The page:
Next, we need to write the SQL statement to find our post/page. For this, we need something unique that belongs to the entry. Despite appearances, it might not always be correct to choose the post ID that you find in the edit URL. Sometimes plugins and other changes can make strange things happen and the ID in the database might not always correspond with what WordPress shows you in the URL parameter.
I personally prefer to use a few words of unique content. That way, nothing can go wrong. In my example above, I have the words “some random content” in my page that is unique. So I write the SQL statement:
SELECT * FROM `wp_posts` WHERE `post_content`LIKE '%some random content%'
Open the “SQL” tab on the top of the right hand pane within phpMyAdmin and paste in the SQL query containing your own unique phrase nested within the percentage (%) signs as shown here. Leave the rest of the SQL statement in tact.
Click “Go” at the bottom right hand corner of the screen. This will bring up the rows that match your query. You need to find the right one by going to the “post_type” column and searching either for “post”, or “page” – depending on whether or not your original article is a post or page. Note that all of the other entries returned by the SQL statement will be revisions or something else.
The next step is simple – if you want to convert a WordPress post to a page, simply double-click the word “post” in the table and replace it with “page”. If you want to do the reverse, simply replace “page” with “post” as shown here:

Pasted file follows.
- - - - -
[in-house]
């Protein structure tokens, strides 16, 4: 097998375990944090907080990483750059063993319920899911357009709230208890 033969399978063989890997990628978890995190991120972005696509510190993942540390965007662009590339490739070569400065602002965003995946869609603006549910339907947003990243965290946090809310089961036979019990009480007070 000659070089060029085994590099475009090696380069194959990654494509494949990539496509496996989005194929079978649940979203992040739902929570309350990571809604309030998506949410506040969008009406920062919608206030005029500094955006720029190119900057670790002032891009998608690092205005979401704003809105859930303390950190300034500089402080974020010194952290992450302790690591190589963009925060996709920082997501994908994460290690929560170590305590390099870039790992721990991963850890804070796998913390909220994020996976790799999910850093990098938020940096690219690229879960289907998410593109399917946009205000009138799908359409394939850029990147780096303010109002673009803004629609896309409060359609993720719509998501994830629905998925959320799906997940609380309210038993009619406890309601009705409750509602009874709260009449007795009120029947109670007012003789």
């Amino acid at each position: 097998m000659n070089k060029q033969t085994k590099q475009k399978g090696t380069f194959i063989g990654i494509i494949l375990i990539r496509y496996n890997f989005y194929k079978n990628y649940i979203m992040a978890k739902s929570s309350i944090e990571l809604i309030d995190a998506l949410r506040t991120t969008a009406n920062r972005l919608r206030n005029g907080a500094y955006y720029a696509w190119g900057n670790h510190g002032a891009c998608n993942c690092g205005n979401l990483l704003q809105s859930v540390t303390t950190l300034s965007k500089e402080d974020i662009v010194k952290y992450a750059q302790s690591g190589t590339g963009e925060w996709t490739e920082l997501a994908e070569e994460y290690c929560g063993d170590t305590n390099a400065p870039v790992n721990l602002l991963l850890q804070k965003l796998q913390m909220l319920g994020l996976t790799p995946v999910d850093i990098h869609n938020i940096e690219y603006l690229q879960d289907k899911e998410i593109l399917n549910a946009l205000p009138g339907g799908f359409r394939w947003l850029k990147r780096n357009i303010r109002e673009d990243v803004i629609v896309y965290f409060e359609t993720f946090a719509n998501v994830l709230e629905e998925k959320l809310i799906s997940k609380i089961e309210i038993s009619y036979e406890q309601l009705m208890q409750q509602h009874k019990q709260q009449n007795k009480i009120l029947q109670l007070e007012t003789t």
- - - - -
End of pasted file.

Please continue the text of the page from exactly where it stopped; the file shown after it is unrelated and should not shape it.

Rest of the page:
Click outside the table and your changes will be saved. Now all you have to do is reload your original article and the post type should have automatically changed as well. Here’s a screenshot of how my original page is now a post:
As you can see, it has the same URL and therefore the same meta-information and everything else. Nothing has changed. The above process is simple enough for you to repeat multiple times without difficulty. So personally, I find Method 2 a superior alternative to Method 1.
Can use for Custom Post Types as Well
There is nothing special about posts or pages that can’t be applied to custom posts types as well. If you want to convert an existing article into a custom post type that you recently created, simply follow the above steps and you get the same result. Be sure to use the correct identifier for the custom post type that you specified when declaring it in the code. So if you’ve already written a bunch of articles and then suddenly decide that you need to re-create all of them within a specific custom post type, don’t go around manually adding and deleting your existing articles one by one. Simply reassign them to the new custom post type within the database!
Keep in mind that it’s important to make sure that the post/page maintains the same URL as before. The last thing you want is for you to lose all your precious backlink juice and Google rank reputation for your articles. That’s difficult to come by. So preserve it in any way you can. If your URL permalink settings don’t permit it, then make use of 301 redirects to let Google know that the page has been permanently moved.
With a little bit of care and forethought, changing from one custom post type to another should be no problem at all.